Beals was assigned to Platoon 2040 in Company E after arriving at Parris Island on March 12, 2021.
Those who complete the Crucible receive their Corps’ Eagle, Globe and Anchor Emblem, and go on to graduate.
Beals was demonstrating clear signs of heat illness before his death, the report says, with other recruits reporting that he was hunched over, sluggish and “leaning over like he was falling asleep.”
“Beals,” one recruit told investigators, “was out of it.”
About 90 minutes after Beals had completed one of the training events, which included a four-mile hike, during the second day of the Crucible, he was found unconscious on Page Field, a former airfield on the southeast corner of the depot, the report says. Efforts to revive him failed.
For more than an hour, Beals was unaccounted for, the report says, until his body was discovered. Beals had left his team, alone, in the throes of heat illness.
When the “convening authority” considers legal or administrative actions, the report advises that it consider mitigating circumstances including the heat, which affected everybody. Temperatures reached the 90s. And two other recruits besides Beals, from a different team, also collapsed with heat illness. Beals’ team leader, the report adds, was one of the drill instructors who assisted corpsmen in responding to those individuals, which could have affected supervision of Beals’ squad at a critical time when he was unaccounted for.
Those circumstances do not excuse his actions throughout the Crucible, the report says, but “they should be considered in determining what legal or administrative actions are appropriate.”
Drill instructor’s role questioned
An autopsy showed Beals died from hyperthermia, in the line of duty, not due to any misconduct of his own, the report says.
Hyperthermia, according to the National Institutes of Health, is an abnormally high body temperature caused by a failure of the body to deal with the heat.
Drill sergeants are tasked with preventing heat-related injuries by modifying uniforms and the scheduled training. While recruits were well-versed and trained on the proper steps to avoid heat illness, the report says, Beals’ team leader, a senior drill instructor, did not keep a close enough eye on the recruits, considering the heat. The leader, in fact, made the training harder and discouraged recruits from seeking medical assistance, according to the investigation.
In one instance, the report says, the team leader mocked a recruit for seeing a corpsman after being bitten by fire ants. In another instance, he said, “Oh, you sweet thing,” after overhearing a recruit ask Beals “are you OK big dog?” after Beals tripped while hiking.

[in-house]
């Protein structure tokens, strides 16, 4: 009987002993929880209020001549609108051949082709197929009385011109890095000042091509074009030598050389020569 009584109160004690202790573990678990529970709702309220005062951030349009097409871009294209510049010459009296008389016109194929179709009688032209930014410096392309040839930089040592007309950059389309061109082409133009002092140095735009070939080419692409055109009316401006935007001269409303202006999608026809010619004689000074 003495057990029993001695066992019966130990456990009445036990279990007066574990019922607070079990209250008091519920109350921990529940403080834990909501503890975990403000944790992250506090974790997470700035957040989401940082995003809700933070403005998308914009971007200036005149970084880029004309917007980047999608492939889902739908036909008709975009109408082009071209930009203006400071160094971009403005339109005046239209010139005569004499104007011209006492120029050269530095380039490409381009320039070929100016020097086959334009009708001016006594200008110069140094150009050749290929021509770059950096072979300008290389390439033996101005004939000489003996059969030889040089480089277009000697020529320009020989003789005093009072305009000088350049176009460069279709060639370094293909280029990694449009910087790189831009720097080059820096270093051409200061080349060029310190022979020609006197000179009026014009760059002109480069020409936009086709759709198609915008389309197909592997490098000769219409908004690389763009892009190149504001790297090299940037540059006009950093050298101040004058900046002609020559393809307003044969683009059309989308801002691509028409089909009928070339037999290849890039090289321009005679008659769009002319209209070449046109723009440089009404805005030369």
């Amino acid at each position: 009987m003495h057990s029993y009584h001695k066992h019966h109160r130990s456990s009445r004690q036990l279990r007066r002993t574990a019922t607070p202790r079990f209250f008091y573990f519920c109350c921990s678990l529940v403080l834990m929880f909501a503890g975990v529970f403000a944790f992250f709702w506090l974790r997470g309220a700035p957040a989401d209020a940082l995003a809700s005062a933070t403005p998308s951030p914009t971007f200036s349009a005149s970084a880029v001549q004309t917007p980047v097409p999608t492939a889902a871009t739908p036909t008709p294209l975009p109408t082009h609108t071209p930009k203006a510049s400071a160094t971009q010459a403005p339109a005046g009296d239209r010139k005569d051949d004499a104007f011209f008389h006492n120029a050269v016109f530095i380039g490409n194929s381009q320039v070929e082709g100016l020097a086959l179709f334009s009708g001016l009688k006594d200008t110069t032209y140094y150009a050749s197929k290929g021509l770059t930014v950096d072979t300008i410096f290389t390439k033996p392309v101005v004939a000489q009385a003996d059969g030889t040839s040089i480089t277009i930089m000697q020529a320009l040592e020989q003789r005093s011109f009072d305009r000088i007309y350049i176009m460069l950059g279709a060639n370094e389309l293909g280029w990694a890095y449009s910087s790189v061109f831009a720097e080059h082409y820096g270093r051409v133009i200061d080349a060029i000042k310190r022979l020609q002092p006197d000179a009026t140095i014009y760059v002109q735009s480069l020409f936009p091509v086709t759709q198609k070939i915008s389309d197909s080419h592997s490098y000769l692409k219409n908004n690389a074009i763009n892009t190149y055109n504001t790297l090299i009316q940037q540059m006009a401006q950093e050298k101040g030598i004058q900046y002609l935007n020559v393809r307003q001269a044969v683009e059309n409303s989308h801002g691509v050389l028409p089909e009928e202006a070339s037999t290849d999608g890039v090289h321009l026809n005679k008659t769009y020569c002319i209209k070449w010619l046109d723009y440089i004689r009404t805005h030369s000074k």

“Recruit Beals’ tragic death was likely avoidable,” the report says. “Instead of appropriately taking into account the weather conditions (as reflected by yellow, red and black flag conditions throughout the Crucible), Recruit Beals’ team leader intensified training for Recruit Beals’ team, including directing unauthorized incentive training throughout both days of the event. Those actions increased the impact of the weather conditions on Recruit Beals and other recruits in Group 2, Team 1. At the same time, [the team leader] failed to adequately supervise Recruit Beals and other Group 2, Team 1 recruits, including during red and black flag conditions on Day 2.”
Yellow flag conditions are 85 to 87.9 degrees; red flag, 88 to 89.9 degrees, and black flag, 90 degrees and above.
Prior to the Crucible, the report says, recruits were unwilling to bring problems to the drill instructor’s attention.
His perceived indifference to the well-being of recruits “could have impacted Recruit Beals or other recruit’s willingness to seek medical attention when Recruit Beals was clearly showing signs of heat injury during the Crucible,” the report says.
“While his performance as a senior drill instructor appeared to improve somewhat throughout the cycle,” the report says, “during the Crucible he demonstrated little leadership over his team, and at times appeared disinterested in leading or supervising them.”
Recruits at Parris Island complete 13 weeks of training during a cycle.